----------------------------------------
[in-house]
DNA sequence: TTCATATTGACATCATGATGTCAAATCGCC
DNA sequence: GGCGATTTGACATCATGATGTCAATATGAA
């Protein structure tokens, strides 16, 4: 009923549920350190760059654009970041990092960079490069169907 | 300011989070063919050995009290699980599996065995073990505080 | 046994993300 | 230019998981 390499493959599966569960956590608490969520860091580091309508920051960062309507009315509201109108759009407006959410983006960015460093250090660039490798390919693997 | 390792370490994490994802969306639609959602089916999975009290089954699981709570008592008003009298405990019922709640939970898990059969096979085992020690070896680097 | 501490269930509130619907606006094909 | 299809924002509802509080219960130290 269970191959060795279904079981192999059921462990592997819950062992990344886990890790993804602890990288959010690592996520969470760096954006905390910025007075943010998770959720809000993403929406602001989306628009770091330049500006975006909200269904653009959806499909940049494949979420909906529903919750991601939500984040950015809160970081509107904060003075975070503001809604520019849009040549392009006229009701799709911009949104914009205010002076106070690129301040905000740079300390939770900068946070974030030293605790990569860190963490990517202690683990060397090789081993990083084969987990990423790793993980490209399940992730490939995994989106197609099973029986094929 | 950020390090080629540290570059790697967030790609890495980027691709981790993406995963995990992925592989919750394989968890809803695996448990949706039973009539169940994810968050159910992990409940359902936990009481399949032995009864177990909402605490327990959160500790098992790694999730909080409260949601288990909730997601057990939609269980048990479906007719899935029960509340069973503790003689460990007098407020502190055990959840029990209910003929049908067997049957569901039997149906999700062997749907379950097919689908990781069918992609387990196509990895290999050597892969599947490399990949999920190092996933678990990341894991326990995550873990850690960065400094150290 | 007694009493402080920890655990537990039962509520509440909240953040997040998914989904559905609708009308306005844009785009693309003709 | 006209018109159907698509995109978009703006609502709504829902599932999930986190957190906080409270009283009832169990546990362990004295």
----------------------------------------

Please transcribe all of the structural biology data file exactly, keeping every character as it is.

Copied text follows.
[in-house]
DNA sequence: TTCATATTGACATCATGATGTCAAATCGCC
DNA sequence: GGCGATTTGACATCATGATGTCAATATGAA
């Protein structure tokens, strides 16, 4: 009923549920350190760059654009970041990092960079490069169907 | 300011989070063919050995009290699980599996065995073990505080 | 046994993300 | 230019998981 390499493959599966569960956590608490969520860091580091309508920051960062309507009315509201109108759009407006959410983006960015460093250090660039490798390919693997 | 390792370490994490994802969306639609959602089916999975009290089954699981709570008592008003009298405990019922709640939970898990059969096979085992020690070896680097 | 501490269930509130619907606006094909 | 299809924002509802509080219960130290 269970191959060795279904079981192999059921462990592997819950062992990344886990890790993804602890990288959010690592996520969470760096954006905390910025007075943010998770959720809000993403929406602001989306628009770091330049500006975006909200269904653009959806499909940049494949979420909906529903919750991601939500984040950015809160970081509107904060003075975070503001809604520019849009040549392009006229009701799709911009949104914009205010002076106070690129301040905000740079300390939770900068946070974030030293605790990569860190963490990517202690683990060397090789081993990083084969987990990423790793993980490209399940992730490939995994989106197609099973029986094929 | 950020390090080629540290570059790697967030790609890495980027691709981790993406995963995990992925592989919750394989968890809803695996448990949706039973009539169940994810968050159910992990409940359902936990009481399949032995009864177990909402605490327990959160500790098992790694999730909080409260949601288990909730997601057990939609269980048990479906007719899935029960509340069973503790003689460990007098407020502190055990959840029990209910003929049908067997049957569901039997149906999700062997749907379950097919689908990781069918992609387990196509990895290999050597892969599947490399990949999920190092996933678990990341894991326990995550873990850690960065400094150290 | 007694009493402080920890655990537990039962509520509440909240953040997040998914989904559905609708009308306005844009785009693309003709 | 006209018109159907698509995109978009703006609502709504829902599932999930986190957190906080409270009283009832169990546990362990004295």